A Belle Comes Home
Brooke Parkhurst is scheduled to visit K. Morgan Boutique at 225 King St. to promote her book, Belle in the Big Apple. The novel tells the story of a young southern woman who recently moved to New York to pursue a journalism career. The book signing will take place 6-8 p.m.
Oct. 16 with refreshments. —Mark Glenn
More Than a Language
Alphonzo Brown, who operates Gullah Tours in Charleston, has released his book,
A Gullah Guide to Charleston: Walking through Charleston’s Black History. Brown is not only a writer and businessman but a lecturer on the Gullah language and black history of Charleston. On Sept. 20, Coleman Fine Art Center will host a book signing from 2-4 p.m. with the author and his illustrator, Mary White. For more information, call (843) 853-7000.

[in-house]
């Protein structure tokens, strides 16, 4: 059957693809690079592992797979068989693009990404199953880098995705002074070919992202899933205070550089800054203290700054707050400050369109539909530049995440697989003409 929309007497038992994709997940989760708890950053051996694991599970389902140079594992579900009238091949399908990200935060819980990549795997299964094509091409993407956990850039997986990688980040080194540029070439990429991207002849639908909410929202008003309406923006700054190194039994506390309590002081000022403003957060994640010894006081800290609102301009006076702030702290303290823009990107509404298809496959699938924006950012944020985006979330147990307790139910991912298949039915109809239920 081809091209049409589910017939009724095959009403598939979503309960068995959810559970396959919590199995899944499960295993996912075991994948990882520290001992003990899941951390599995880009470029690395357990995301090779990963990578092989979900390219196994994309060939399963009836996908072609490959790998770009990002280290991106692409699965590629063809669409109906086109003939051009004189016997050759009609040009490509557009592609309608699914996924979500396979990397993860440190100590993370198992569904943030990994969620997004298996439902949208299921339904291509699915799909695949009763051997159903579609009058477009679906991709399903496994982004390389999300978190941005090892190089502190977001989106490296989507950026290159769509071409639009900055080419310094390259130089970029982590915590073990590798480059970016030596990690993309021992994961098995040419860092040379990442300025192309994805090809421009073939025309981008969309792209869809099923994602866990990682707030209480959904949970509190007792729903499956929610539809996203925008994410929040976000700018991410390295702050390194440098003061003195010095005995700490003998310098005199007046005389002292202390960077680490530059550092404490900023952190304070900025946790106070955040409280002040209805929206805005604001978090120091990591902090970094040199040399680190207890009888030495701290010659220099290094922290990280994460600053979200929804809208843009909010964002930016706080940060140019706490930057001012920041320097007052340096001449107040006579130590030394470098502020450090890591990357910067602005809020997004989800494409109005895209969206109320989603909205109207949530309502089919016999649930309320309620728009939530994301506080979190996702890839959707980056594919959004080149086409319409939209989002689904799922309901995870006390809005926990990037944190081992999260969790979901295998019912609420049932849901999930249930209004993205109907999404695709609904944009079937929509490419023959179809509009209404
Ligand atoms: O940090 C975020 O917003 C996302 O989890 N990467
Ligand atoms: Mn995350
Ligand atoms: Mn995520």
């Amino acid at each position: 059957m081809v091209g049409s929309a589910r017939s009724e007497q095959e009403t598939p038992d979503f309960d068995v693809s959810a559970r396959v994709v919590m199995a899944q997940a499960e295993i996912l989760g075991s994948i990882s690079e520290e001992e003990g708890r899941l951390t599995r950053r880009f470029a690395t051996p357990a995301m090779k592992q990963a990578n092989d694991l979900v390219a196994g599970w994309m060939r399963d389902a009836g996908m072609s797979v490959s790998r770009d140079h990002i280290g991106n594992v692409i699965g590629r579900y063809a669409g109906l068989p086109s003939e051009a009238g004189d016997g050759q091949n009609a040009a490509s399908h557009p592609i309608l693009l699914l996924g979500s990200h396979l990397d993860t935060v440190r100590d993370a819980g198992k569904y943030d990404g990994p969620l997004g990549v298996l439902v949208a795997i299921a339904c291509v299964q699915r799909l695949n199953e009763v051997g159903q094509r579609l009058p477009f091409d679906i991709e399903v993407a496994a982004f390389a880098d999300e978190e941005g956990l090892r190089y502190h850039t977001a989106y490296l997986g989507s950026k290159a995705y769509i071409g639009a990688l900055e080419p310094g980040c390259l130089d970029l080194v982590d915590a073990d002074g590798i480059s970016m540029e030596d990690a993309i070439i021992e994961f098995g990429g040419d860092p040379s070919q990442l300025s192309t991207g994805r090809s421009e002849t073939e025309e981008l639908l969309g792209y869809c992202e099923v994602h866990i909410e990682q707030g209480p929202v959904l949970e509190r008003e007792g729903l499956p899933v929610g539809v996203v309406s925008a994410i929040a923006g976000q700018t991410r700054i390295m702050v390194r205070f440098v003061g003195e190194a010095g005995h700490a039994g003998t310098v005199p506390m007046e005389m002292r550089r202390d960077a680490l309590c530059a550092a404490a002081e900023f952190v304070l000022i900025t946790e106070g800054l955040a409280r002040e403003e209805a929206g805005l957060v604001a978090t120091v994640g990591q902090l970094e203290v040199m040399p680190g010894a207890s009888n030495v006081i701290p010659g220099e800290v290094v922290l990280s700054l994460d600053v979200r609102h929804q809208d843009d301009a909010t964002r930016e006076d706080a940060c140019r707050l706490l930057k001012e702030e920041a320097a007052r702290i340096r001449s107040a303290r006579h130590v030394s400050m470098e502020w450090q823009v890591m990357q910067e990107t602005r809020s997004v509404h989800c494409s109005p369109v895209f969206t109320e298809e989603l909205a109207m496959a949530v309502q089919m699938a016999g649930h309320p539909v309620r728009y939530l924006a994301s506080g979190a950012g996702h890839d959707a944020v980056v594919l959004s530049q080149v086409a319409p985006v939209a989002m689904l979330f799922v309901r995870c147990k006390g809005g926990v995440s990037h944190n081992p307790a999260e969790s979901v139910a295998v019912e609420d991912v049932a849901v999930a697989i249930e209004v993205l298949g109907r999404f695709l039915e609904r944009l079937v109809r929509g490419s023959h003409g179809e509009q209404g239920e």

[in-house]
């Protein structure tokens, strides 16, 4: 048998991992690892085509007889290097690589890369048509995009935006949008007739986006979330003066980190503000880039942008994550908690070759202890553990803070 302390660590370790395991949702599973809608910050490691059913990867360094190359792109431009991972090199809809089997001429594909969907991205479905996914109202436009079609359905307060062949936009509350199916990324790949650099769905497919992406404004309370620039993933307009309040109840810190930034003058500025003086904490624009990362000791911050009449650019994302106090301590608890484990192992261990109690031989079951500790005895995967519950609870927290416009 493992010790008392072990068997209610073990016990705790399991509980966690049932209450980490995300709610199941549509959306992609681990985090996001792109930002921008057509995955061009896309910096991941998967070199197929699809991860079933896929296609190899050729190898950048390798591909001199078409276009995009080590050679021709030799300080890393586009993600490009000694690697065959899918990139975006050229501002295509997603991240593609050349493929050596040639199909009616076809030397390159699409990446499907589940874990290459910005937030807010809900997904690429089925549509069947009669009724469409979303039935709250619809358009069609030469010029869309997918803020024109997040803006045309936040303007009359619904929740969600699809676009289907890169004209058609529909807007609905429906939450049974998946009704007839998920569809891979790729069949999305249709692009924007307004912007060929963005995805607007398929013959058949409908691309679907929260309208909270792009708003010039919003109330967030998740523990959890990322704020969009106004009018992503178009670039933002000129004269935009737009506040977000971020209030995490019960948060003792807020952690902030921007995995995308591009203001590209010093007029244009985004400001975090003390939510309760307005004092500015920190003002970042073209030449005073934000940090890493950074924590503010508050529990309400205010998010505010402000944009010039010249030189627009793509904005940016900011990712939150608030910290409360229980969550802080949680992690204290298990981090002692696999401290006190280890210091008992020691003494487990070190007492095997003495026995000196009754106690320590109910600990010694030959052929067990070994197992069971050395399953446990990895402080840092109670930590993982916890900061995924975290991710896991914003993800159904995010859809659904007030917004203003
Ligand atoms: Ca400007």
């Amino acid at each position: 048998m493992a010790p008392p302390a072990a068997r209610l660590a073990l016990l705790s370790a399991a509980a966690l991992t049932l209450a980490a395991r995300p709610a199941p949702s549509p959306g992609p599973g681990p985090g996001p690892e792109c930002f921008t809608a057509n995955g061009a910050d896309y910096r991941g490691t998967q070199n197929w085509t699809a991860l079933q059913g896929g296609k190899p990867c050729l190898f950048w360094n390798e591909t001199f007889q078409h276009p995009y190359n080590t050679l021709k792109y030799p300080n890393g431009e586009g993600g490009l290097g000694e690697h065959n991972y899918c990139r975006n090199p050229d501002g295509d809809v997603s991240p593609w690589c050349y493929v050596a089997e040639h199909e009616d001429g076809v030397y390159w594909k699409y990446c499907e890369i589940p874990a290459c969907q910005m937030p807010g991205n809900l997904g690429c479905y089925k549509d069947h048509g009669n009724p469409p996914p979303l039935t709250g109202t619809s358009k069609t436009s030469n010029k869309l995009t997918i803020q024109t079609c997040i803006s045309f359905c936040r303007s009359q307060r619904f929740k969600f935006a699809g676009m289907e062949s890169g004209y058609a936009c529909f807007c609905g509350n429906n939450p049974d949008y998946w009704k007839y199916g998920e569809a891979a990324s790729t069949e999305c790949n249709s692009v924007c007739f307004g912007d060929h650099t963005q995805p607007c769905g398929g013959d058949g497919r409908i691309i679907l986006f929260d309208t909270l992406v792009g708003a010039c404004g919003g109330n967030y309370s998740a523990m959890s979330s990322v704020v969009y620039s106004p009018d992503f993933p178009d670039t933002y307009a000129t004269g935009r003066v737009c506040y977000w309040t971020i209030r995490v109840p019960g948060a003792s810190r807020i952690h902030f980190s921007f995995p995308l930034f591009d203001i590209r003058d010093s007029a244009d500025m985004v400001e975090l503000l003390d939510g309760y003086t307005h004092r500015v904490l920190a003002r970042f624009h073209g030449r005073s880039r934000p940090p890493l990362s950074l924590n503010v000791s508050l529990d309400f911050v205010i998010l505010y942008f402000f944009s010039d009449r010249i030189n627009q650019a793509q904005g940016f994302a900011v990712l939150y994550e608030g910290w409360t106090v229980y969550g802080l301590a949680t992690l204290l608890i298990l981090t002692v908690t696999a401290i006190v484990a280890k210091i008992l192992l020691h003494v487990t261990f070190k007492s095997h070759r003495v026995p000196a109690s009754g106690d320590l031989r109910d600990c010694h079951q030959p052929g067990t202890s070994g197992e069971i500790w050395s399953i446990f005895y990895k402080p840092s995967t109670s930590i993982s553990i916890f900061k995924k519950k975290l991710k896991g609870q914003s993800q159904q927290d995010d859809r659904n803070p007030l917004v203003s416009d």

Charleston artist Jonathan Brilliant opened a new exhibit at the Dam, Stuhltrager Gallery in Brooklyn on Sept. 12. The exhibit, entitled New Perspectives on Contemporary Landscape, features a piece made up of 50,000 wooden coffee stirrers held together with nothing but tension.
Check out pictures at www.jonathanbrilliant.com/dsg. —Myles Hutto
The Halsey Institute revamped its website in preparation for its move to a new building in May 2009. “We thought it was time for a facelift,” says director Mark Sloan. With a more flexible template to update and add images with, the site is more intuitive and easier to navigate, Sloan says. Check out the new layout at halsey.cofc.edu. —Kelly Stroup
A Look at Burundi
Eyes to See presents Shooting the Pilot: Burundi, a collection of Jacquelyn Glover’s photography at Global Awakening at 499 King St. Glover lived and worked in Burundi, a small nation in East Africa, and collaborated with Eyes to See to raise awareness about the poor living conditions of that country. Eyes to See is a network of artists that assists international organizations by providing them with marketing tools to increase support they badly need. The exhibition is on display through September. For more information, go to www.eyes-to-see.org. —Kelly Stroup